QSL Cards de NG9iTue, Aug 6, 2013
categories: hamr qsl postcards
Download my QSL card template, replace my info with yours, and send to printers. You’re QSL-card-good-to-go.
I recently went through the process of creating my own QSL card backs using Adobe’s InDesign, and printing “small” quantities using the 4x6 postcards at OvernightPrints.com. I have no affiliation with overnight prints, they just had an easy to use web interface and clear measurements for the postcard bleed / safe requirements.
For some reason, I was unable to find any pre-existing high resolution QSL card back templates that were downloadable and customizable. Problems are always solved if you do it yourself!
Most QSL card printers seem to have minimum runs of around 500 cards, which is way too many for me, at least with my current station, and the likelihood of being in the same location. I also wanted a little variety, and was able to send of 4 different designs at 25 cards each for around $6.70 per 25.
One important thing to note - these cards were designed to be mailed in envelopes. there are specific USPS guidelines for mailing postcards without envelopes. I may update my template design at a future point to follow these suggestions. The envelope allows more artwork to come through undamaged however, and I prefer this.
Overnightprints.com is expecting a 6.25”x4.25” set of images (front and back) at 300dpi. The “safe zone”, the zone where your text is guaranteed to not be trimmed measures 5.875”x3.875”.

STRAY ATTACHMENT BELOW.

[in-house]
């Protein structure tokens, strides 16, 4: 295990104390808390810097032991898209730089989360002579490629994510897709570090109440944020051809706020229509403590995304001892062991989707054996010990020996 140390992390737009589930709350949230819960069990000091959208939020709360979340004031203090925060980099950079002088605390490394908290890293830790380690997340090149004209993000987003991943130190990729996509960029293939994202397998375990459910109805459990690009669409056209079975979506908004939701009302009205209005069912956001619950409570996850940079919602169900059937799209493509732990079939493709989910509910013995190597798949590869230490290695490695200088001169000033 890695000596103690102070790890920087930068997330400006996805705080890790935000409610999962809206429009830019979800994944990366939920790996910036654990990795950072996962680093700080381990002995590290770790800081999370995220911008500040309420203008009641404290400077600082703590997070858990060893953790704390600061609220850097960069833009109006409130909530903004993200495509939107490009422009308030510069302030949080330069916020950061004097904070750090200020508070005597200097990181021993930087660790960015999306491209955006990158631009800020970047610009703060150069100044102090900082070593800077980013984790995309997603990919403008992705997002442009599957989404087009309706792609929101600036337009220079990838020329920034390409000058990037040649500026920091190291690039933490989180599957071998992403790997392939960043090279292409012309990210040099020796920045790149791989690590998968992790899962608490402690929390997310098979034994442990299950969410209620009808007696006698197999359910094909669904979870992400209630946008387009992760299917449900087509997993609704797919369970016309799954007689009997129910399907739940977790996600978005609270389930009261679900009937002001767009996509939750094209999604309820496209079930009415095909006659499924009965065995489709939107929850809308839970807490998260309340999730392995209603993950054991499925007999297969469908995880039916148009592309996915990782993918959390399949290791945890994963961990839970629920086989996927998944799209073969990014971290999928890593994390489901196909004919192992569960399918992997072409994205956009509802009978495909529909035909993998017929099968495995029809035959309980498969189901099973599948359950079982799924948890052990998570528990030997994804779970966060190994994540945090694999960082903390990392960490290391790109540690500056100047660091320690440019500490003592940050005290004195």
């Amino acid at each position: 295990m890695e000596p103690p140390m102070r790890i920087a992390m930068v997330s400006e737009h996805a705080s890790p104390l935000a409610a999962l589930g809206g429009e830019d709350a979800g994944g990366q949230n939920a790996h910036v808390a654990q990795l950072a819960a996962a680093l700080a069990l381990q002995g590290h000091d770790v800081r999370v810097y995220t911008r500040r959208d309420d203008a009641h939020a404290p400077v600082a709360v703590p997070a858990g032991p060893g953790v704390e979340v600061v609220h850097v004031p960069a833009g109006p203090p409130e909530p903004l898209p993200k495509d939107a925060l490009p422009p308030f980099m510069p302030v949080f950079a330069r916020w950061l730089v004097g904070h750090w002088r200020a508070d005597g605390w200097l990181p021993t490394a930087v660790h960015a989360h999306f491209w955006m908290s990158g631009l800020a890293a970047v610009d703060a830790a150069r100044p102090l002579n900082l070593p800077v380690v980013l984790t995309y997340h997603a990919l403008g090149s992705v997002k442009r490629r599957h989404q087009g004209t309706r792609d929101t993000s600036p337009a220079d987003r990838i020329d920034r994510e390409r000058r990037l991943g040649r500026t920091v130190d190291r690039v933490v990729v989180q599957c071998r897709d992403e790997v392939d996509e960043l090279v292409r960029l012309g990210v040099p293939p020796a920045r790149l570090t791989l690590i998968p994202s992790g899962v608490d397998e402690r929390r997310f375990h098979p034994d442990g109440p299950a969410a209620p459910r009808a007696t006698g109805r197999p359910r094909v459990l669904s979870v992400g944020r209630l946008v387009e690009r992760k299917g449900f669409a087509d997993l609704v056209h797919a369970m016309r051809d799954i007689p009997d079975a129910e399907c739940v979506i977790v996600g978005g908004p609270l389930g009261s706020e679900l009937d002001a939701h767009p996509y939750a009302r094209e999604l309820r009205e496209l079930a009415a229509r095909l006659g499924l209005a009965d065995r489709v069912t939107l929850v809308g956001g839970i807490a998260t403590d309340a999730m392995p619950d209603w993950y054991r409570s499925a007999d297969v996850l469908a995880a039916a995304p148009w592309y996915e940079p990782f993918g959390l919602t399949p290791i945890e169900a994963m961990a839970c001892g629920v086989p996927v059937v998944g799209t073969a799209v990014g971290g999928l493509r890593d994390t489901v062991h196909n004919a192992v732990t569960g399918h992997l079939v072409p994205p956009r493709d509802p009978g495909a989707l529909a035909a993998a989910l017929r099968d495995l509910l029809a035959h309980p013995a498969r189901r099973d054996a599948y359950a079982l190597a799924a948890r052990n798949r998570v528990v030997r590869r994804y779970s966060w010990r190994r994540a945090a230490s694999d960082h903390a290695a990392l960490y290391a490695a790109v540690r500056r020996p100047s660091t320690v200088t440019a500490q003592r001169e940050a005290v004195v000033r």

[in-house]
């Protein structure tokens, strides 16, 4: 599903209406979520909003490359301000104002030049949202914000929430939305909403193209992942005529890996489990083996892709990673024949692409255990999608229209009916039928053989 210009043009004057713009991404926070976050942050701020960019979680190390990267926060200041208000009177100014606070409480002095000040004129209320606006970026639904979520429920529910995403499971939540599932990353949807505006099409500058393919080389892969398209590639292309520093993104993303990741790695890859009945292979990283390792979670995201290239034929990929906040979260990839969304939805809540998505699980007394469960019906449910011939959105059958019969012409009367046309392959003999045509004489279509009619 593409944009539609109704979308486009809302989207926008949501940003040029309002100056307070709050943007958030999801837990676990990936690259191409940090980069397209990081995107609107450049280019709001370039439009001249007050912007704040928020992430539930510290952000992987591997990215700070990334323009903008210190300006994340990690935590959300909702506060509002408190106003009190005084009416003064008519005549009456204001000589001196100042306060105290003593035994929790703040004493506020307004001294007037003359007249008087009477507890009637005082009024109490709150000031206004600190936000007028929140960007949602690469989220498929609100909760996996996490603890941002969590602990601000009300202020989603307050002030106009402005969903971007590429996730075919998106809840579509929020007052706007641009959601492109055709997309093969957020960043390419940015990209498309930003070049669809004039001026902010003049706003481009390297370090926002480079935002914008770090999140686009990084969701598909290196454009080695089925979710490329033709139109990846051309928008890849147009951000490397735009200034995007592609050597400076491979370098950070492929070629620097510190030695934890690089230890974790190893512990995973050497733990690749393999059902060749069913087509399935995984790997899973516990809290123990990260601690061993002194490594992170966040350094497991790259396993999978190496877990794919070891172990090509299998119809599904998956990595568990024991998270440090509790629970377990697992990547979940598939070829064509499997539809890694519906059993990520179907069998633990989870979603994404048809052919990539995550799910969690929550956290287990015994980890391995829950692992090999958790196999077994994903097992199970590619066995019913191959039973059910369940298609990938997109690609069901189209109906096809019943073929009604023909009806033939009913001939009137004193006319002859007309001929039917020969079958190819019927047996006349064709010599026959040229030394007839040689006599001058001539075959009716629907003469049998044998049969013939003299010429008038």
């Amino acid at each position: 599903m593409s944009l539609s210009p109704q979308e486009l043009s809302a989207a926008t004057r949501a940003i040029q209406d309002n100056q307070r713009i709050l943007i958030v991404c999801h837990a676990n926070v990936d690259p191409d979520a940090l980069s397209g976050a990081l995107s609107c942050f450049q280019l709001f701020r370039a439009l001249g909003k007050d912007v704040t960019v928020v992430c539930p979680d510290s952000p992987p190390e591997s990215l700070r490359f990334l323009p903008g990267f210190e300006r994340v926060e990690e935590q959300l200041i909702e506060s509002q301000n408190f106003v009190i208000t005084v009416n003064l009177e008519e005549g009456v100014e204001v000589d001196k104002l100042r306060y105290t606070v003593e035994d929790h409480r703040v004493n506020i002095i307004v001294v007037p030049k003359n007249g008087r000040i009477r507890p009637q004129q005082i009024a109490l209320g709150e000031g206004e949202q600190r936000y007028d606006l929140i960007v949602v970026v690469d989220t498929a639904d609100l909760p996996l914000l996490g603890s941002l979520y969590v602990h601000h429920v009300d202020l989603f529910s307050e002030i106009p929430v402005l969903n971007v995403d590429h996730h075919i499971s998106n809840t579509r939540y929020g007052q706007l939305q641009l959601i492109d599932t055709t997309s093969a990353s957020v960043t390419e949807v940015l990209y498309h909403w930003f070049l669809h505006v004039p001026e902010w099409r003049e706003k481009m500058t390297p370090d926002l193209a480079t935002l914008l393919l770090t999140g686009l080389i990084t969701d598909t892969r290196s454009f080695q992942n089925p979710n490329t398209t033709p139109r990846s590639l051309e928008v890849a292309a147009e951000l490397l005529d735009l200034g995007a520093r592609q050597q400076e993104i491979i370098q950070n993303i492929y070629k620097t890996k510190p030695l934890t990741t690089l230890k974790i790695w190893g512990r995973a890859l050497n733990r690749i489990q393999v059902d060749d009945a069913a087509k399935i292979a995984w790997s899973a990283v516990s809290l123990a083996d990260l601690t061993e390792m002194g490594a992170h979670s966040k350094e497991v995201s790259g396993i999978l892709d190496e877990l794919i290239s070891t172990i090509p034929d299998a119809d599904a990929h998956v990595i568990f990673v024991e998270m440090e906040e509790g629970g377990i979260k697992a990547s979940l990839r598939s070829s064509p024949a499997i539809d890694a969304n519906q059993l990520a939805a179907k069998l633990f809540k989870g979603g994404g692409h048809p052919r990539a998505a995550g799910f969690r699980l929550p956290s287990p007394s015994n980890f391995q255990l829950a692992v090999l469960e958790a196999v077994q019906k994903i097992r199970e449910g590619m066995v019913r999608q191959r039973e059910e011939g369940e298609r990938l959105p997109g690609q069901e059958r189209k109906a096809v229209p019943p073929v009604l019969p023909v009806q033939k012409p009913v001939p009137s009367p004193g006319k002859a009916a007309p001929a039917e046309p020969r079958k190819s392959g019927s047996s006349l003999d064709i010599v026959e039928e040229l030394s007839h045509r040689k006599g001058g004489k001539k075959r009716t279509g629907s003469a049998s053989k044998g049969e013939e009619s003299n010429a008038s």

If you are setting this up in a graphics program, set the bleed zone to +0.125”, and the save zone to -0.125”. This is how my InDesgin template is set up. The final graphics size will be 6” x 4”, and you can see the printed and delivered results here:
Here is the back side of the two card designs:
If you are wanting to use some sort of photograph, or other artwork for the front of your card, you’ll want it to be at minimum 1875x1275 pixels. If it’s larger, that’s okay, you can scale down, or just move the image around and crop out the bit that you want. You can see in the screen shot below that the NYAN cat image is larger than the bleed zones. When I export the 2 page PDF, it trims this stuff off and only the 6.25”x4.25” image remains.
At least in InDesign, when you export, you want to make sure you export using the PDF Print Quality setting, and make sure that you are using the Document Bleed and Slug settings. This just includes the extra 0.125” margins around the core 6”x4” image.
The output looks like this:
Once you have this PDF, you can upload it to Overnightprints. It will give you a preview of the front and back and show you the bleed and save zone markers. If any of your text is not contained within the save zone, it’s likely to be chopped. If you kept it inside the inner box of the template I’ve provided, this should not happen.
I realize that InDesign isn’t a free program. I’ll post an update soon with an Inkscape compatible version. I just had a copy of InDesign due to generous university license arrangements, and it was super easy to use and set up.
BTW - I didn’t create NYAN cat. I’m sure you know this, but I’m explicitly stating it just in case. (NYAN cat is the pop-tart cat with the rainbow…) The Reddit “crest” was originally created by /u/licenseplate/.
I’m willing to help anyone with their QSL card layout. Email me. You should be able to figure out my email address if you’ve found this blog post! If you’re a redditor, and have all the text, graphics, etc, but no access to InDesign i’ll help you with the whole layout process and export you a PDF. I’m not a graphics designer, and am not generally offering my services. Trust me, you’d not want to utilize me in the graphics design domain! :)